An honour of delivering His Majesty’s 'Soelra'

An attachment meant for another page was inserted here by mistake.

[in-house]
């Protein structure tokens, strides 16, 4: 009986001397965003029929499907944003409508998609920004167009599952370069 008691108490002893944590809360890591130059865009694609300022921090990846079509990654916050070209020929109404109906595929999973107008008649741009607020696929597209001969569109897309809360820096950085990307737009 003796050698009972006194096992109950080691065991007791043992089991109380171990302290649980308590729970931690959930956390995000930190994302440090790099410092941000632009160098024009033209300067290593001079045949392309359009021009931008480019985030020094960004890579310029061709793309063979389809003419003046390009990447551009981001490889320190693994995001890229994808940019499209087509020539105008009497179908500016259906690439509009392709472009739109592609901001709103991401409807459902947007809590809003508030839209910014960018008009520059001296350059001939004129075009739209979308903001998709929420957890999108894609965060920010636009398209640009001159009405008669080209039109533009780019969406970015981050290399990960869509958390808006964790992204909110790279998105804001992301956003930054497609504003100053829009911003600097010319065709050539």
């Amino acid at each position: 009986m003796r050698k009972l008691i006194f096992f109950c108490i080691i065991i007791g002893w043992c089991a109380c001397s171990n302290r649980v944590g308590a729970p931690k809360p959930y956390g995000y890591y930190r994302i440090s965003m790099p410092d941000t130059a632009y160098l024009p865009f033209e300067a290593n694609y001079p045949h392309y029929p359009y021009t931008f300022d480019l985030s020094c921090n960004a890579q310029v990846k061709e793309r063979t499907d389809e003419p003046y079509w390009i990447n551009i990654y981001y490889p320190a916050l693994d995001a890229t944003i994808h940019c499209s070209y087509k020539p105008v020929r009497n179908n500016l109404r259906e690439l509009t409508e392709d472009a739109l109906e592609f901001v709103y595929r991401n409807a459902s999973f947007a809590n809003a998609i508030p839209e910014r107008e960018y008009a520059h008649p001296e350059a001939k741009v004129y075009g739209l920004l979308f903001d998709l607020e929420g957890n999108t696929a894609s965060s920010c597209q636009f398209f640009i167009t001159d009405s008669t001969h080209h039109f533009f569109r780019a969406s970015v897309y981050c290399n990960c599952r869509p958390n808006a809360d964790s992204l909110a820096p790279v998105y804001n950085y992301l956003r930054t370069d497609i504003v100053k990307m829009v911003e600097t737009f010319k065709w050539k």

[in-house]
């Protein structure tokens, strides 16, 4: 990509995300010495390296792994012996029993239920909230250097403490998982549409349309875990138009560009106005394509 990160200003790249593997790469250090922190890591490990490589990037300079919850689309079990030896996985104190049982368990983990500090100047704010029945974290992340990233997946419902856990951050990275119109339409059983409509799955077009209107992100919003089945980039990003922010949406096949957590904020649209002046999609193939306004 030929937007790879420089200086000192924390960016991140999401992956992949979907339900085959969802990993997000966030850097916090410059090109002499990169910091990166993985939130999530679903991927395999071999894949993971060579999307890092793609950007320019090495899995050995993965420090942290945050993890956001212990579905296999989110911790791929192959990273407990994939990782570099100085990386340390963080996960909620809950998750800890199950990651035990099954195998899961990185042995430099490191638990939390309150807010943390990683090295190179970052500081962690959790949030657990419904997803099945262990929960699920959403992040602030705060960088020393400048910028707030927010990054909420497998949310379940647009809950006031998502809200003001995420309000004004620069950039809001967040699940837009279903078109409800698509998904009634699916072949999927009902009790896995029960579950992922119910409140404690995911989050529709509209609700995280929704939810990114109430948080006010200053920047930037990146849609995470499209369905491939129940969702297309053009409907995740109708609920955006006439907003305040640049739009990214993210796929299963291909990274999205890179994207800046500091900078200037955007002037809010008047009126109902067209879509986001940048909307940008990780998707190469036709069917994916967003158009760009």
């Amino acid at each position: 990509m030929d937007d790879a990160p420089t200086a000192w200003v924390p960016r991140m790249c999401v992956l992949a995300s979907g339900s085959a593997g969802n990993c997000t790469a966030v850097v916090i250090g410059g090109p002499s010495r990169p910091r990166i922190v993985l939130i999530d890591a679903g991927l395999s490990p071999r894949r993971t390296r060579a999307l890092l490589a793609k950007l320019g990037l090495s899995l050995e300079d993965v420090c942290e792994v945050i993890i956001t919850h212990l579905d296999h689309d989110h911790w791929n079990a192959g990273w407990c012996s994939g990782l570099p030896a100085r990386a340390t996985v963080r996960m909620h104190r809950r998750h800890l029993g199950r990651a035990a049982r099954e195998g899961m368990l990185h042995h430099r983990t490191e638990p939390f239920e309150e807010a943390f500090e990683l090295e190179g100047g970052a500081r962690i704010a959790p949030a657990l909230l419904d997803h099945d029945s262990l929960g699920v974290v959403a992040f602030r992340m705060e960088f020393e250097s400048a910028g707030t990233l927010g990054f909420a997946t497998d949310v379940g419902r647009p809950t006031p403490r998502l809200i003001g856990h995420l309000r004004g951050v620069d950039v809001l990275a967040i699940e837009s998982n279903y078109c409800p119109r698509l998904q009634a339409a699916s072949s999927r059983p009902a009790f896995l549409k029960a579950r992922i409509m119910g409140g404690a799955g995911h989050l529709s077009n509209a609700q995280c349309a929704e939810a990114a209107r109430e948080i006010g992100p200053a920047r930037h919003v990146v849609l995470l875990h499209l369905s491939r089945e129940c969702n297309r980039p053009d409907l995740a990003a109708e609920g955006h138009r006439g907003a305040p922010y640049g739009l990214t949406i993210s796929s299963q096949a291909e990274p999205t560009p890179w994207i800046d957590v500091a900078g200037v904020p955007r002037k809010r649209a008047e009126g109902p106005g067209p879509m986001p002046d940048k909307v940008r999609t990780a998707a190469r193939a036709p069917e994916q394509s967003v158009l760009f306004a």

Have you ever tried, even once, to stand outside in winter for few hours? Ok, let me be more lenient. Let’s keep it for few minutes? I’m pretty sure that a minute or two out in cold would send anyone rushing back to heater or Bukhari. "Concerned that Desuups have to brace the unforgiving winter cold, His Majesty's Soelra was bestowed with supply of firewood" It so happened that when lockdown 2.0 in Bhutan was imposed due to community outbreak in December last year, the temperature was plummeting especially in Thimphu. During such time, Desuups came forward in large number in spirit of volunteerism to ensure lockdown protocols are adhered by general public. "When many people got bored locked inside their home, we were daily engaged in such tiring work" The nature of duty during such time entailed carrying out patrolling, guarding certain area, unloading of essentials, to name few. But the guarding of ‘red buildings’ I personally noticed was really challenging.